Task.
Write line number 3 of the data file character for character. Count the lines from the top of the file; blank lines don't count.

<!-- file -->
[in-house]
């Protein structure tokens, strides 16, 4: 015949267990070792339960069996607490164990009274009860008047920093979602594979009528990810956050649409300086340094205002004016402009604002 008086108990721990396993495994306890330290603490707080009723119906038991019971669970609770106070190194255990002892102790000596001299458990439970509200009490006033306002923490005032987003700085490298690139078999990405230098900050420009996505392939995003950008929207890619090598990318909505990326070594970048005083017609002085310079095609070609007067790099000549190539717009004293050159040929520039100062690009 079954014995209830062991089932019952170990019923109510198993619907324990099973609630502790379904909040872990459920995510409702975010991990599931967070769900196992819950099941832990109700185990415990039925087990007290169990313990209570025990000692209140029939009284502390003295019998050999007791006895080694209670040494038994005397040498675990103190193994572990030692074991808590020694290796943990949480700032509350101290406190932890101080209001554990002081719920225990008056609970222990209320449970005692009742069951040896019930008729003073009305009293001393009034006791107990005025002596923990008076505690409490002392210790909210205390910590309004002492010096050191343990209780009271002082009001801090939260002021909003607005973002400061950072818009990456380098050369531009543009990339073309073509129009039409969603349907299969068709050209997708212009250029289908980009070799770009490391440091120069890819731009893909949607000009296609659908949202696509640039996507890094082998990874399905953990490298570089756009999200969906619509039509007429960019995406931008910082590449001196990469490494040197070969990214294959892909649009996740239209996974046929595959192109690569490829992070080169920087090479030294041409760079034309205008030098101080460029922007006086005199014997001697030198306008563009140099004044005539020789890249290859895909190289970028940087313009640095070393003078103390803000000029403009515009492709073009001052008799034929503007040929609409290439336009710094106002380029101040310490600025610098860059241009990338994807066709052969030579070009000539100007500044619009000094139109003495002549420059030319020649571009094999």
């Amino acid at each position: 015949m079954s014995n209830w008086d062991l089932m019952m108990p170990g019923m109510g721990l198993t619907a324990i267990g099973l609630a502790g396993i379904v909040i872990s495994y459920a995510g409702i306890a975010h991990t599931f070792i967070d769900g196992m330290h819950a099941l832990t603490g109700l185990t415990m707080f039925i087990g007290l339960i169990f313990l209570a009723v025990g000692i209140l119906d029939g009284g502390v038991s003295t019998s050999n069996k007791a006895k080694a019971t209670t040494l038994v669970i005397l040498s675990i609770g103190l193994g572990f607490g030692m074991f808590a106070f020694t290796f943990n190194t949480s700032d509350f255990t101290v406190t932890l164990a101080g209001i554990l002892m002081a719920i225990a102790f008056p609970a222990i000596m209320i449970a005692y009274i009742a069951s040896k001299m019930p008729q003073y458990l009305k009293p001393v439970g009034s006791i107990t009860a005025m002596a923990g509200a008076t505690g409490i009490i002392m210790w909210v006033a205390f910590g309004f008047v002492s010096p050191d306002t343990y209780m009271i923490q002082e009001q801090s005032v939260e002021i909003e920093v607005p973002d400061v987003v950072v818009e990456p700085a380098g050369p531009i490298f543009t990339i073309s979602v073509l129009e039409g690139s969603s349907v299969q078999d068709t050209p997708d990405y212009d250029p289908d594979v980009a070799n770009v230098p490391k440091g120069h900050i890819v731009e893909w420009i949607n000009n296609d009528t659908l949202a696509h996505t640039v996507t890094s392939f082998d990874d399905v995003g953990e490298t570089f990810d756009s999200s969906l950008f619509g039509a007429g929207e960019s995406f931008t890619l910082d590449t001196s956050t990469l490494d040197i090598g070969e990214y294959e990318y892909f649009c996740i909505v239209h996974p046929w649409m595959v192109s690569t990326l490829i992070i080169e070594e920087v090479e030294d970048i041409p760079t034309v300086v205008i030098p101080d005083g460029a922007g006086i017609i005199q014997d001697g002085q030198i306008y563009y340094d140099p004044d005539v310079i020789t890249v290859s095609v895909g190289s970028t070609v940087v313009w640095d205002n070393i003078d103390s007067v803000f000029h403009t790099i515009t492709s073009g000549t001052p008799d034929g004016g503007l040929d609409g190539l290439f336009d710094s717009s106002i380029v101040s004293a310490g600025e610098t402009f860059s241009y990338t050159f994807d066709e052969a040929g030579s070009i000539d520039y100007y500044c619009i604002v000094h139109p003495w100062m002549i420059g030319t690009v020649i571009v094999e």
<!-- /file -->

């Amino acid at each position: 015949m079954s014995n209830w008086d062991l089932m019952m108990p170990g019923m109510g721990l198993t619907a324990i267990g099973l609630a502790g396993i379904v909040i872990s495994y459920a995510g409702i306890a975010h991990t599931f070792i967070d769900g196992m330290h819950a099941l832990t603490g109700l185990t415990m707080f039925i087990g007290l339960i169990f313990l209570a009723v025990g000692i209140l119906d029939g009284g502390v038991s003295t019998s050999n069996k007791a006895k080694a019971t209670t040494l038994v669970i005397l040498s675990i609770g103190l193994g572990f607490g030692m074991f808590a106070f020694t290796f943990n190194t949480s700032d509350f255990t101290v406190t932890l164990a101080g209001i554990l002892m002081a719920i225990a102790f008056p609970a222990i000596m209320i449970a005692y009274i009742a069951s040896k001299m019930p008729q003073y458990l009305k009293p001393v439970g009034s006791i107990t009860a005025m002596a923990g509200a008076t505690g409490i009490i002392m210790w909210v006033a205390f910590g309004f008047v002492s010096p050191d306002t343990y209780m009271i923490q002082e009001q801090s005032v939260e002021i909003e920093v607005p973002d400061v987003v950072v818009e990456p700085a380098g050369p531009i490298f543009t990339i073309s979602v073509l129009e039409g690139s969603s349907v299969q078999d068709t050209p997708d990405y212009d250029p289908d594979v980009a070799n770009v230098p490391k440091g120069h900050i890819v731009e893909w420009i949607n000009n296609d009528t659908l949202a696509h996505t640039v996507t890094s392939f082998d990874d399905v995003g953990e490298t570089f990810d756009s999200s969906l950008f619509g039509a007429g929207e960019s995406f931008t890619l910082d590449t001196s956050t990469l490494d040197i090598g070969e990214y294959e990318y892909f649009c996740i909505v239209h996974p046929w649409m595959v192109s690569t990326l490829i992070i080169e070594e920087v090479e030294d970048i041409p760079t034309v300086v205008i030098p101080d005083g460029a922007g006086i017609i005199q014997d001697g002085q030198i306008y563009y340094d140099p004044d005539v310079i020789t890249v290859s095609v895909g190289s970028t070609v940087v313009w640095d205002n070393i003078d103390s007067v803000f000029h403009t790099i515009t492709s073009g000549t001052p008799d034929g004016g503007l040929d609409g190539l290439f336009d710094s717009s106002i380029v101040s004293a310490g600025e610098t402009f860059s241009y990338t050159f994807d066709e052969a040929g030579s070009i000539d520039y100007y500044c619009i604002v000094h139109p003495w100062m002549i420059g030319t690009v020649i571009v094999e």